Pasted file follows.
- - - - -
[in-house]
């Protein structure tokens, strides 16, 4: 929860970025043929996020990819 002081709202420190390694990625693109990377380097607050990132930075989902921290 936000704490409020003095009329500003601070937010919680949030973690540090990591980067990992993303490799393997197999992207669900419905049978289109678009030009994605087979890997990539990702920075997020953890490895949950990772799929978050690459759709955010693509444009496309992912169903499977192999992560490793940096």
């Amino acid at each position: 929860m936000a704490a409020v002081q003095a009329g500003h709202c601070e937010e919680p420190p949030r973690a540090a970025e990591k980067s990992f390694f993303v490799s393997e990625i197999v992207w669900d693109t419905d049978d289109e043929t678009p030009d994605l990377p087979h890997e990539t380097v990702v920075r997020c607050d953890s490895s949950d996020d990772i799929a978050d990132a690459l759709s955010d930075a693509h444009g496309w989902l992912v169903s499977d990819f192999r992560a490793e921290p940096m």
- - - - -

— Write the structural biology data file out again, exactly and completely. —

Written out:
[in-house]
């Protein structure tokens, strides 16, 4: 929860970025043929996020990819 002081709202420190390694990625693109990377380097607050990132930075989902921290 936000704490409020003095009329500003601070937010919680949030973690540090990591980067990992993303490799393997197999992207669900419905049978289109678009030009994605087979890997990539990702920075997020953890490895949950990772799929978050690459759709955010693509444009496309992912169903499977192999992560490793940096």
């Amino acid at each position: 929860m936000a704490a409020v002081q003095a009329g500003h709202c601070e937010e919680p420190p949030r973690a540090a970025e990591k980067s990992f390694f993303v490799s393997e990625i197999v992207w669900d693109t419905d049978d289109e043929t678009p030009d994605l990377p087979h890997e990539t380097v990702v920075r997020c607050d953890s490895s949950d996020d990772i799929a978050d990132a690459l759709s955010d930075a693509h444009g496309w989902l992912v169903s499977d990819f192999r992560a490793e921290p940096m």